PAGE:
How To Sound Dead The Quarter Panels on a 5th Gen 4Runner – Overview & Everything You Need to Know
4Runners are not known to have the quietest cabins in the industry. While this may not be a deal-breaker for both prospective and current owners, any improvement in this area is greatly appreciated.
To accomplish this, I followed this article on how to install sound deadening throughout the cabin using 3 boxes of Noico 80 mil Black (36 sq ft kit). It took about 2 days in total to complete; side doors on the first day and the hatch and floor on the following day. As Brenan stated in the article, the road noise has been reduced to about 50%.
Why I Install on Rear Quarter Panels?
Recently, due to uneven wear on one of the rear tires (Goodyear Wrangler Duratrac 265/70R17), tire noise became very loud when driving at speeds over 40 mph. Since I only have just about 30,000 miles on the tires, I didn’t want to change them yet.
Since I still had some sound deadening sheets leftover from the doors and cabin installation, I decided to sound deaden the rear quarter panel area as well. Also, I am interested in installing a custom subwoofer box in the factory location of the trunk, so I wanted to apply sound deadening material there and to get an idea of the space.
There are some videos on how to remove the rear quarter panel but I decided to create a more detailed article with high-resolution images and tips that I’ve learned.
You can choose whichever sound deadening material; the thicker, the better. I used little less than four 29.5×19.5 inch sheets to cover the left and right rear cargo area.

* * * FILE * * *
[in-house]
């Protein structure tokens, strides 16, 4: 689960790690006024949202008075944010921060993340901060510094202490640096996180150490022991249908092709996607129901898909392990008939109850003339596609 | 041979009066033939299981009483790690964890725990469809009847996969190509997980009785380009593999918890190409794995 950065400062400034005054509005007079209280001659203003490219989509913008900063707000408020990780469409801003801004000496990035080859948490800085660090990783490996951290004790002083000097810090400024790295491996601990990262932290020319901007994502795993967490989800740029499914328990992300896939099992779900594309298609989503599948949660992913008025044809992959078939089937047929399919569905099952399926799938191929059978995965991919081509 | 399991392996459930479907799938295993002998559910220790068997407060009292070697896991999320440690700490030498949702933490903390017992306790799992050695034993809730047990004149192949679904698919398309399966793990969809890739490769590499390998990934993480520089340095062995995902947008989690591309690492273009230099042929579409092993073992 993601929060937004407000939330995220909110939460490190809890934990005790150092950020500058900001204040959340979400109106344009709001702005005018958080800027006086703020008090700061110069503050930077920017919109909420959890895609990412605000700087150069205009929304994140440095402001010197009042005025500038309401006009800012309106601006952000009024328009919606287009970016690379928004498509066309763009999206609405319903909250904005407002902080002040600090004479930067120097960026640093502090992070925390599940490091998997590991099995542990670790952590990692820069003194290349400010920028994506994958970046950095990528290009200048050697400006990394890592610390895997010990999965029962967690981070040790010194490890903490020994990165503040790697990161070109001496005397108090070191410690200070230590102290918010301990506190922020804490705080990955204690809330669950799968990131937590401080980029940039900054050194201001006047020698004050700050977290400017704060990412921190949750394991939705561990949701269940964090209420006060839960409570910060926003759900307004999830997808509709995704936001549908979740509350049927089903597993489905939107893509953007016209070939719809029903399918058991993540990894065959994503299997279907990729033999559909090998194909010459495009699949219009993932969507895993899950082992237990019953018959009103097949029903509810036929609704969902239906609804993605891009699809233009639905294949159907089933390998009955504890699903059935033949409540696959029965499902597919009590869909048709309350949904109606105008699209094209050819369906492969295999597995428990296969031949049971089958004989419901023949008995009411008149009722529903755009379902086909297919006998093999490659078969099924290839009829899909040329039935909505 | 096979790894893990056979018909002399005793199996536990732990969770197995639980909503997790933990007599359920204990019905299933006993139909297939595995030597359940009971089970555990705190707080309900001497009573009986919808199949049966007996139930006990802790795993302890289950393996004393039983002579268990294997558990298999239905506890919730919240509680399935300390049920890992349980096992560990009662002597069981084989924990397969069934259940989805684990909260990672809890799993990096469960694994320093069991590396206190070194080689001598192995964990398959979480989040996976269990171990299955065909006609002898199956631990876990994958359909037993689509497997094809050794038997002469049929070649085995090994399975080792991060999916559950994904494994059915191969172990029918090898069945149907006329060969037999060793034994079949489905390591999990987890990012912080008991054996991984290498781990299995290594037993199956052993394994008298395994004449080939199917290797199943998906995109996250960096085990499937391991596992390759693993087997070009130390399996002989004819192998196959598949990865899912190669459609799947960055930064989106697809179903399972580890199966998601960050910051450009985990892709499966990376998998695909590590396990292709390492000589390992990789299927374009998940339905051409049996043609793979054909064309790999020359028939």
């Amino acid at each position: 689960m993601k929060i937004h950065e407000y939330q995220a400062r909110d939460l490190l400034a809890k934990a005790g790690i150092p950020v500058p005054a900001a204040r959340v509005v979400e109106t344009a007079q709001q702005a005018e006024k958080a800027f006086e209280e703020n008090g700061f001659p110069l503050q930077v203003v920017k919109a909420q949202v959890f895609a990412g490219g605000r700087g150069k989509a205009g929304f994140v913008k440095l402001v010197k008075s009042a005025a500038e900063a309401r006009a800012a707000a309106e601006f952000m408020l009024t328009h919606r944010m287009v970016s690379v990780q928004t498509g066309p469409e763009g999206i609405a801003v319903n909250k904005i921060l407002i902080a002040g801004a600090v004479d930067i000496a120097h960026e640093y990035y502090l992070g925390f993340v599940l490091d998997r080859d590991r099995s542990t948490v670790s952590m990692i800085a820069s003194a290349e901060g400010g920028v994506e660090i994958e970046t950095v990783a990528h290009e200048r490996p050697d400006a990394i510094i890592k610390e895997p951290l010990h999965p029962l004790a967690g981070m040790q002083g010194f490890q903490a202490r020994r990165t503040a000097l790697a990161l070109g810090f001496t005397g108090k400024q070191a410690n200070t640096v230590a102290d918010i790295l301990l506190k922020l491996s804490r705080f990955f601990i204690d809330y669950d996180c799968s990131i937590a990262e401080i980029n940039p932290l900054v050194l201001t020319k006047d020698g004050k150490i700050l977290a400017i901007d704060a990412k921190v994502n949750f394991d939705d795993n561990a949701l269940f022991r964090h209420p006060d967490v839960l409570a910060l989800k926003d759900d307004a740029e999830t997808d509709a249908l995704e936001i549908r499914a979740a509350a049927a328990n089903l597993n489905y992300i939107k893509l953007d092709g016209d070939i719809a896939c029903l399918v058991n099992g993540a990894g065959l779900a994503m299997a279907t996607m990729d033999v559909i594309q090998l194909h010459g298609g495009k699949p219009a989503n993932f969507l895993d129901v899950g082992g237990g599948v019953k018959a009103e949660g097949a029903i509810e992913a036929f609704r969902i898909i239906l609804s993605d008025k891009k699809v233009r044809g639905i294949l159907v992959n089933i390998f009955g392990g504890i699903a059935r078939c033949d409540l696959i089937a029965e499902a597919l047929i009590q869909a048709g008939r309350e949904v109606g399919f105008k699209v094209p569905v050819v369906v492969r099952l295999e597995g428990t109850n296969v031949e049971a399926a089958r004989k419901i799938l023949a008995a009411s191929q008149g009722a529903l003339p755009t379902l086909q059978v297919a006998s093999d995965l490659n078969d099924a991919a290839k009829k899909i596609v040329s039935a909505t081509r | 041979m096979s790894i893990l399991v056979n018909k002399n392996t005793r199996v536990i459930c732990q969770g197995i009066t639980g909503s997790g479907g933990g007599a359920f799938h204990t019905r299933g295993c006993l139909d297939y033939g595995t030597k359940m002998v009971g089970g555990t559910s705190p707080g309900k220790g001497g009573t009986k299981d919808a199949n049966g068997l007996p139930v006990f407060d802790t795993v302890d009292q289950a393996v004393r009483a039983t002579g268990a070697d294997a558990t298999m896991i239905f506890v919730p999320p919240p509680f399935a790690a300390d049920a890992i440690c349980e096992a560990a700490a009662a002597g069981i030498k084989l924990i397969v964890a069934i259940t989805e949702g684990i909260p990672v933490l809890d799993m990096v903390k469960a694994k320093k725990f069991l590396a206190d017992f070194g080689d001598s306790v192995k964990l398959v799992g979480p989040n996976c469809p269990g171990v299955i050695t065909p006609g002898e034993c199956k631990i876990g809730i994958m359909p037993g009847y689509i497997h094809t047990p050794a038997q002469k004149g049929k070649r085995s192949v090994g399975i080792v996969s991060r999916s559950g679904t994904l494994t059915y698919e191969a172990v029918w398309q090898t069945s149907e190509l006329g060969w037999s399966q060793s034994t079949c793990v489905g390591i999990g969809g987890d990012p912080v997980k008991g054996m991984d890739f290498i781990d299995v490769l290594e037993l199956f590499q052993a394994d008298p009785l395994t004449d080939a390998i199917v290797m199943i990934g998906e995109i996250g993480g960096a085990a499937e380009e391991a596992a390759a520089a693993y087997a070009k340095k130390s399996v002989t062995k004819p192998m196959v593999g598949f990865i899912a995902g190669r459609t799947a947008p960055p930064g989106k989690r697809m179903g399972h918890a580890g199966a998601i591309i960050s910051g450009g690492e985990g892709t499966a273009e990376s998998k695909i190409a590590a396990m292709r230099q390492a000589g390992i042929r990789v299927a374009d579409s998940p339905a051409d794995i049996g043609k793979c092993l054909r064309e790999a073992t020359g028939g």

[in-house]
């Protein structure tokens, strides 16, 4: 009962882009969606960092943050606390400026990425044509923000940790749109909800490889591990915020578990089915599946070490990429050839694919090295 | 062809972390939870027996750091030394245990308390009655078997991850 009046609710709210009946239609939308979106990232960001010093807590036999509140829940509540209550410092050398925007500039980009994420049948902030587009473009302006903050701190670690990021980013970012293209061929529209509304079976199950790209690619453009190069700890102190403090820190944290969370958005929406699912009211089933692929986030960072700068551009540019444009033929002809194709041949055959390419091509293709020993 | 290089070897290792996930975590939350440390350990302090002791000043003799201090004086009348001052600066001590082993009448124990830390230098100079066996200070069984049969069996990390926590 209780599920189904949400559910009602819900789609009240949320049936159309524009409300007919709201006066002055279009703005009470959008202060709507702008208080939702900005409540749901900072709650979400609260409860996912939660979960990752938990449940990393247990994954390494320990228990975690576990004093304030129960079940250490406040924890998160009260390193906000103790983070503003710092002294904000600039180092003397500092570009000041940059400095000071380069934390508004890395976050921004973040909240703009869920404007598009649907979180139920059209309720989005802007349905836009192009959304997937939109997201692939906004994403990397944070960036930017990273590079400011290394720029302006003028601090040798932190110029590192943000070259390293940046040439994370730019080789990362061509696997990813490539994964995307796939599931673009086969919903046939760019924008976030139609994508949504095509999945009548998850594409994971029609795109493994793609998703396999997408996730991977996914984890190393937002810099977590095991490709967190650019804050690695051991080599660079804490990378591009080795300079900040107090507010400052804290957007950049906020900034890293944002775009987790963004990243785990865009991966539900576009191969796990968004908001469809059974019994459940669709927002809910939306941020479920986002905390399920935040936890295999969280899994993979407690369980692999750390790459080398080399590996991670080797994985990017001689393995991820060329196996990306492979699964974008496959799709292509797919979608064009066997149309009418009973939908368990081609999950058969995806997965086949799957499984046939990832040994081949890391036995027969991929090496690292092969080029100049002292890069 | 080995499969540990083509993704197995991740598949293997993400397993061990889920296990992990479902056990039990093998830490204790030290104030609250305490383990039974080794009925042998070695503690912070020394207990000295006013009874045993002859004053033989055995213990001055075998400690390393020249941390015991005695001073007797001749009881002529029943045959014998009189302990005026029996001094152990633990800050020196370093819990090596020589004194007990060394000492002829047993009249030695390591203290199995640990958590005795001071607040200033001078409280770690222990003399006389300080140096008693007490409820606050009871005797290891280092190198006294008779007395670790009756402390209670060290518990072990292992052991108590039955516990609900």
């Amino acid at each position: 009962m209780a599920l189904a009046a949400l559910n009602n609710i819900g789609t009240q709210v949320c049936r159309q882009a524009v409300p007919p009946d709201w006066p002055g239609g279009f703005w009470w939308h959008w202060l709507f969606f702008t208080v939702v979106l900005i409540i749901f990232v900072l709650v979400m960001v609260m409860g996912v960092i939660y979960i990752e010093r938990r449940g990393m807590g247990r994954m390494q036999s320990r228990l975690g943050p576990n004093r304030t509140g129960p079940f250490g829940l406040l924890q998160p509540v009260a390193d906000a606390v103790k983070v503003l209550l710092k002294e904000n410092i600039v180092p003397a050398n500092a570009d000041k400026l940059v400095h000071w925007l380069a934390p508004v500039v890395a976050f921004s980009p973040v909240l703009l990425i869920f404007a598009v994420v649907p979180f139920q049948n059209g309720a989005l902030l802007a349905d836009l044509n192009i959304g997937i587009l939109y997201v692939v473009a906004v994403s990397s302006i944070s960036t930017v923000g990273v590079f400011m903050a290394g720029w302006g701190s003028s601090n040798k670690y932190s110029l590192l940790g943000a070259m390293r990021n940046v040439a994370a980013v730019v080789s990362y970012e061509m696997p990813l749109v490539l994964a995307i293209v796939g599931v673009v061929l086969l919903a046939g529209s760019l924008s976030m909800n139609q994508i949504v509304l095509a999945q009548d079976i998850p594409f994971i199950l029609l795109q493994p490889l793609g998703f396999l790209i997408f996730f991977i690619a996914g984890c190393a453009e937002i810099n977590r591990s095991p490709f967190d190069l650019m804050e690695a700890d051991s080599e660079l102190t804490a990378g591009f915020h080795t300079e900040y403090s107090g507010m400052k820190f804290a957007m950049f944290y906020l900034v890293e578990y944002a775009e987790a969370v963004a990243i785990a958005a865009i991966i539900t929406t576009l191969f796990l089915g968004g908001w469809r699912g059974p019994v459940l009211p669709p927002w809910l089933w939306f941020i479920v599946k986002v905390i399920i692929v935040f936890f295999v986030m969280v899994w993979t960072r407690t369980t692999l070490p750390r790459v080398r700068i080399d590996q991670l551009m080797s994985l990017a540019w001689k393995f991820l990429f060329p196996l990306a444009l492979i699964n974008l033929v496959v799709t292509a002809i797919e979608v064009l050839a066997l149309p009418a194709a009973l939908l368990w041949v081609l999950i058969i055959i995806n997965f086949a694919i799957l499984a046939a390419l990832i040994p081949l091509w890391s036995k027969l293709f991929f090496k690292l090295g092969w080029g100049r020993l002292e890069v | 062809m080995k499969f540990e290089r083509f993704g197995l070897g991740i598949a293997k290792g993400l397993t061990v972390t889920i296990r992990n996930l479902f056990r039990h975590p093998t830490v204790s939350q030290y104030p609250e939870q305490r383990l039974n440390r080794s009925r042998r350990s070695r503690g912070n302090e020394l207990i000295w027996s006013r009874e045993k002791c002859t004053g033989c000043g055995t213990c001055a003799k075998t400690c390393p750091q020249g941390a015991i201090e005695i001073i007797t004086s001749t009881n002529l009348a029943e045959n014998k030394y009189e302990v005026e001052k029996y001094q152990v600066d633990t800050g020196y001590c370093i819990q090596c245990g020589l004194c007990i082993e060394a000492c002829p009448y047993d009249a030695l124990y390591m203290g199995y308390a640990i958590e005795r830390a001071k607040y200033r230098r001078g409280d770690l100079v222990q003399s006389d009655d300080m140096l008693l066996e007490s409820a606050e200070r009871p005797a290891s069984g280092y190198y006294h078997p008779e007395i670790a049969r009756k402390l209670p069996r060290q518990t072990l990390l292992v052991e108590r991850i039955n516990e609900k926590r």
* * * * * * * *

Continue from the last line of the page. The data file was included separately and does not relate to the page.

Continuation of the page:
- Phillips head driver
- 8 mm, 10 mm, 12 mm, and 14 mm sockets
- Utility knife
- Plastic pry tools (expired credit card also works)
Before you begin: Remove the cargo tray and compartment (or third-row seats), and rear back seats
For removal of cargo tray and compartments and rear seats, follow this post (skip to “Sound Deadening Floors”). For the removal of third-row seats, follow this video. You don’t need to remove the rear bench, just keep them folded.
Step 1. Remove caps and bolts
We’ll start from the left side since it’s easier as the right side has connectors for the power outlets and requires a little extra work.
Start by twisting off the cargo hook (green circle) to reveal a Phillips head screw. Apply a plastic pry tool on the bottom part of the circular plastic covers (orange circles) to reveal two 10 mm bolts. Remove the cargo tray bracket (yellow circle) to reveal a 10 mm bolt. With all caps removed, remove these five bolts and keep them safe.
Repeat the steps above to reveal and remove the bolts on the right side of the cargo area. On the right side, we’ll also take off the 14 mm bolt holding the rear seat bracket (red circle, far left).
Step 2. Remove rear seat belt bolt and rear-seat recliner handle
Start by removing the plastic cover by inserting a pry tool from the bottom and lifting it up.
Insert two plastic pry tools on the side of the rear seat recliner handle (two locations, near the back of the two arrows) and pull towards the passenger side in the direction of the arrow (study the following photo if you are still confused). Next, remove the 14 mm bolt securing the seat belt.
Here you can see where the two clips are on the left side of the rear seat recliner handle.
There are two 12 mm bolts under the seat recliner handle, remove them as well.
Step 3. Remove rear kick panel
Pull straight up to remove the kick panel. You can insert a pry tool from the outside and wedge it up if needed.
Step 4. Remove driver side rear quarter panel
Starting from the rear bottom, pull out the panel towards the passenger side, one clip at a time. White push clips (same as the ones on the kick panel) are marked with yellow circles. Use a plastic pry tool on parts marked with red circles to pry off the plastic teeth, working your way across the top edge towards the rear door. Partially pull off the rubber rear door weather liner covering the panel. At the panel edge (marked with an orange circle), gently pull the edge towards the front of the vehicle to unclip the plastic tooth.